ActiveRecord Migrations provides neat ways to handle migrations in databases. This includes adding, updating, and removing columns in databases. Some of these operations can take a lot of time, depending on the translated SQL queries.
One of these slow operations is the
remove_columns operations with multiple columns.
It is because individual SQL queries are triggered to delete each column.
both MySQL and PostgreSQL support dropping multiple columns in a single SQL statement,
Rails 7 will now generate a single SQL statement to remove all the columns together if the database supports it.
Since SQLite3 doesn’t support dropping multiple columns, it will still generate multiple SQL queries.
Let’s understand this with the help of an example.
Let’s assume we have a
Post model with attributes
Due to requirement changes,
we now want to remove
To do this, we would generate a migration, which would look something like this:
class RemoveColumnsFromPosts < ActiveRecord::Migration[6.1] def change remove_columns :posts, :description, :date_created_at, :date_published_at end end
Before Rails 7, the given migration will generate three separate SQL statements.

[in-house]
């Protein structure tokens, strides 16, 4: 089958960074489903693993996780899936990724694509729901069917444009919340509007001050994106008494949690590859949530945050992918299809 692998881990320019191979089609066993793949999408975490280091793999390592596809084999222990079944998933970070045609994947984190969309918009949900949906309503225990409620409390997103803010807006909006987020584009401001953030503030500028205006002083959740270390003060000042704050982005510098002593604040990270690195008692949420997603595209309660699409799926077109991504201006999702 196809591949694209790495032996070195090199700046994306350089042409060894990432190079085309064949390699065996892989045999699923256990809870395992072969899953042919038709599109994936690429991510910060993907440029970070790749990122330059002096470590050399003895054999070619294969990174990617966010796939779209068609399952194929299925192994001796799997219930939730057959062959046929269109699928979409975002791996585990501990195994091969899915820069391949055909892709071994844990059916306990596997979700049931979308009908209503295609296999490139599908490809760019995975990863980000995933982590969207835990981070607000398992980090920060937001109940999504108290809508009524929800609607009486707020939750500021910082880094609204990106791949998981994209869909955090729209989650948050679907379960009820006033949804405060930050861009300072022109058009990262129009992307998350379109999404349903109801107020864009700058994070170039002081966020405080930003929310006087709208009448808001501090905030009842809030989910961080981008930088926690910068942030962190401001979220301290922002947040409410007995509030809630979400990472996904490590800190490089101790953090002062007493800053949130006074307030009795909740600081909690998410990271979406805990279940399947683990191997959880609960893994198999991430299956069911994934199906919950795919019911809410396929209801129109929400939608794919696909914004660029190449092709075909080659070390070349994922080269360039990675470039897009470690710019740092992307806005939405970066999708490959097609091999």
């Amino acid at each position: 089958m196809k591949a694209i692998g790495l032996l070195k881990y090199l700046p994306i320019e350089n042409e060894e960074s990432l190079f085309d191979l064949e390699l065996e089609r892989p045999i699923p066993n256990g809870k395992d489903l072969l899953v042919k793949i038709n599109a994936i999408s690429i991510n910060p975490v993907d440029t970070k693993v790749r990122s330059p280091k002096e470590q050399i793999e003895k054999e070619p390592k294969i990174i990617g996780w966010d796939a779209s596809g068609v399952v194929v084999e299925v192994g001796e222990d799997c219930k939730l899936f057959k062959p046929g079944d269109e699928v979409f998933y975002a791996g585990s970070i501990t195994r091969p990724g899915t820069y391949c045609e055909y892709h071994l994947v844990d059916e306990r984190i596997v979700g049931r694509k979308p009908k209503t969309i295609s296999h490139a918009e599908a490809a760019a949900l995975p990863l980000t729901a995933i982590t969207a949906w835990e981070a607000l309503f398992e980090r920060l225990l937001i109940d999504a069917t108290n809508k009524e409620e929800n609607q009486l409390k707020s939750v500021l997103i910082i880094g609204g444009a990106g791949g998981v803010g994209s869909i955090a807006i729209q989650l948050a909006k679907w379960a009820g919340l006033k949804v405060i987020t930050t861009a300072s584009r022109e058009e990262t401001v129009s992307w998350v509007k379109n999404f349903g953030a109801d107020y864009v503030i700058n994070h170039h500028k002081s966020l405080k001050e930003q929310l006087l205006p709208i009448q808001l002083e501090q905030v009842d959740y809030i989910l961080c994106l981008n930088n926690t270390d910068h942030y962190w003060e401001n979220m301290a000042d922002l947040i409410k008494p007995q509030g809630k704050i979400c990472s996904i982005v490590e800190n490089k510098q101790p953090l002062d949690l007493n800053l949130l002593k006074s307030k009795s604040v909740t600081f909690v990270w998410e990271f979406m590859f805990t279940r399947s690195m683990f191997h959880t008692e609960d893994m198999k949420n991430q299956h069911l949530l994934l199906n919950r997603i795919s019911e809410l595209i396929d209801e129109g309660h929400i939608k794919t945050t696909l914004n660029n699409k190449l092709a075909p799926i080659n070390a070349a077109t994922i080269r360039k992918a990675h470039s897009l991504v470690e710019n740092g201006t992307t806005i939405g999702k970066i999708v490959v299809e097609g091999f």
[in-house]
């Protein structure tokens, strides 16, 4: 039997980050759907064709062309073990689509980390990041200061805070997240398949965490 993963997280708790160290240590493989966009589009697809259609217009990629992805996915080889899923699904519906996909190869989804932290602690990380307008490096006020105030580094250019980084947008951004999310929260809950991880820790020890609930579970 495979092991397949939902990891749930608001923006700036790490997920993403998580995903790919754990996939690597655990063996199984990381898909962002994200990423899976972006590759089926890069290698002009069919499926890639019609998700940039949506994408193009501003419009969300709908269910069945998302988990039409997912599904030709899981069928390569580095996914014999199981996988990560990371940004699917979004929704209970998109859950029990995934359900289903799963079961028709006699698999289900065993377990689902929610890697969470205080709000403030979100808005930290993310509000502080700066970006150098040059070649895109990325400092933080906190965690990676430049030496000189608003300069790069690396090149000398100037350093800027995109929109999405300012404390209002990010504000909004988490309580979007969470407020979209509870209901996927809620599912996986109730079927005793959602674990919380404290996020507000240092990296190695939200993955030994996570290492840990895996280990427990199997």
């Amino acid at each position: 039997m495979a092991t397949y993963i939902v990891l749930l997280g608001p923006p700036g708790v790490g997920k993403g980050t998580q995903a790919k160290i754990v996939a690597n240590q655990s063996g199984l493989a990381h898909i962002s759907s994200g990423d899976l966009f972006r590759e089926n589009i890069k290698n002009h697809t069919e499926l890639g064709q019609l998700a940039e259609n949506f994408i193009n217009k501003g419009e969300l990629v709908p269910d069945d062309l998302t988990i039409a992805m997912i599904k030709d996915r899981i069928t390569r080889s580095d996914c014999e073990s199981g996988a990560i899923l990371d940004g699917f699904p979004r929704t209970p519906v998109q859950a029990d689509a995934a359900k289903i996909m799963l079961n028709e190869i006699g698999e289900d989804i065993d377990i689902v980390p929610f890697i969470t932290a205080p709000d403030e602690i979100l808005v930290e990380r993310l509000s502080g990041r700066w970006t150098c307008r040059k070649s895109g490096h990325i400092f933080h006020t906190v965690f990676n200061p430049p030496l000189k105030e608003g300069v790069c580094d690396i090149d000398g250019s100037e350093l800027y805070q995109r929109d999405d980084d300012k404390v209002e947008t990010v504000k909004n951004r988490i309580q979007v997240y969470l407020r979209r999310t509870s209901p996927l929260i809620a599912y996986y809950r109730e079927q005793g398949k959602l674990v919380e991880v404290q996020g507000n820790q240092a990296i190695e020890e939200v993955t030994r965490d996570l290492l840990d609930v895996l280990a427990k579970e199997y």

PostgreSQL example for the above migration:
ALTER TABLE "posts" DROP COLUMN "description" ALTER TABLE "posts" DROP COLUMN "date_created_at" ALTER TABLE "posts" DROP COLUMN "date_published_at"
In Rails 7, the above migration will generate only one SQL statement
ALTER TABLE "posts" DROP COLUMN "description", DROP COLUMN "date_created_at", DROP COLUMN "date_published_at"
It is a good improvement,
as regardless of the number of columns to be dropped,
we will only be executing one
ALTER_TABLE query instead of multiple
There is also a performance improvement to it, as there is only one call to the database. But more importantly, we’ll be making all the changes in one copy operation in the database.